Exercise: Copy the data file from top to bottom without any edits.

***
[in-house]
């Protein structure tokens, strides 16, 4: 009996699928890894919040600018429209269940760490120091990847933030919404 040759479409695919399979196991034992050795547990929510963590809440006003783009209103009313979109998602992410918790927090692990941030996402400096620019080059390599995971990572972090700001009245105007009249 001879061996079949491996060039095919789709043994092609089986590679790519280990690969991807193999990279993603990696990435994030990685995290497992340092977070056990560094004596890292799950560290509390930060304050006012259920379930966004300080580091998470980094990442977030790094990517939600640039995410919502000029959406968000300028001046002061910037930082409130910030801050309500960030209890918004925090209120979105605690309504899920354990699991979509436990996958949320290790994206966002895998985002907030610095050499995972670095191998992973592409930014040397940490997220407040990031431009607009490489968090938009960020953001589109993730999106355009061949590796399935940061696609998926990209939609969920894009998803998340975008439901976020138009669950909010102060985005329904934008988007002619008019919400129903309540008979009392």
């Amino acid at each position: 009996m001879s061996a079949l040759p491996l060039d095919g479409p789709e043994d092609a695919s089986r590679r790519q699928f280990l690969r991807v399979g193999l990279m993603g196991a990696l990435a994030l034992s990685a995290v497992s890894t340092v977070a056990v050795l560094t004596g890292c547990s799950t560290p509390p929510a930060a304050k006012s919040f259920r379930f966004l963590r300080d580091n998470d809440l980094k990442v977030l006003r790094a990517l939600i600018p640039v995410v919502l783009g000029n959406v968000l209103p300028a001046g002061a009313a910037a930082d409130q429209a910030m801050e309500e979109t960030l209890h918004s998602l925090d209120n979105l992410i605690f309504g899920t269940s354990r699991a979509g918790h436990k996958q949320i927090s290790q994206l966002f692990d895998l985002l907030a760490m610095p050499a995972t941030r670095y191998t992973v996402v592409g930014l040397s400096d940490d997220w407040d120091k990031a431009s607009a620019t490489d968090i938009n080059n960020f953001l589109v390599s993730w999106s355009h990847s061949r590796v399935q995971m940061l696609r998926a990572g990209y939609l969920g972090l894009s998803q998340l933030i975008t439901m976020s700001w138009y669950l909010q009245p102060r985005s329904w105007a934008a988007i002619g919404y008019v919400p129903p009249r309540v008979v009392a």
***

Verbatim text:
[in-house]
């Protein structure tokens, strides 16, 4: 009996699928890894919040600018429209269940760490120091990847933030919404 040759479409695919399979196991034992050795547990929510963590809440006003783009209103009313979109998602992410918790927090692990941030996402400096620019080059390599995971990572972090700001009245105007009249 001879061996079949491996060039095919789709043994092609089986590679790519280990690969991807193999990279993603990696990435994030990685995290497992340092977070056990560094004596890292799950560290509390930060304050006012259920379930966004300080580091998470980094990442977030790094990517939600640039995410919502000029959406968000300028001046002061910037930082409130910030801050309500960030209890918004925090209120979105605690309504899920354990699991979509436990996958949320290790994206966002895998985002907030610095050499995972670095191998992973592409930014040397940490997220407040990031431009607009490489968090938009960020953001589109993730999106355009061949590796399935940061696609998926990209939609969920894009998803998340975008439901976020138009669950909010102060985005329904934008988007002619008019919400129903309540008979009392």
């Amino acid at each position: 009996m001879s061996a079949l040759p491996l060039d095919g479409p789709e043994d092609a695919s089986r590679r790519q699928f280990l690969r991807v399979g193999l990279m993603g196991a990696l990435a994030l034992s990685a995290v497992s890894t340092v977070a056990v050795l560094t004596g890292c547990s799950t560290p509390p929510a930060a304050k006012s919040f259920r379930f966004l963590r300080d580091n998470d809440l980094k990442v977030l006003r790094a990517l939600i600018p640039v995410v919502l783009g000029n959406v968000l209103p300028a001046g002061a009313a910037a930082d409130q429209a910030m801050e309500e979109t960030l209890h918004s998602l925090d209120n979105l992410i605690f309504g899920t269940s354990r699991a979509g918790h436990k996958q949320i927090s290790q994206l966002f692990d895998l985002l907030a760490m610095p050499a995972t941030r670095y191998t992973v996402v592409g930014l040397s400096d940490d997220w407040d120091k990031a431009s607009a620019t490489d968090i938009n080059n960020f953001l589109v390599s993730w999106s355009h990847s061949r590796v399935q995971m940061l696609r998926a990572g990209y939609l969920g972090l894009s998803q998340l933030i975008t439901m976020s700001w138009y669950l909010q009245p102060r985005s329904w105007a934008a988007i002619g919404y008019v919400p129903p009249r309540v008979v009392a």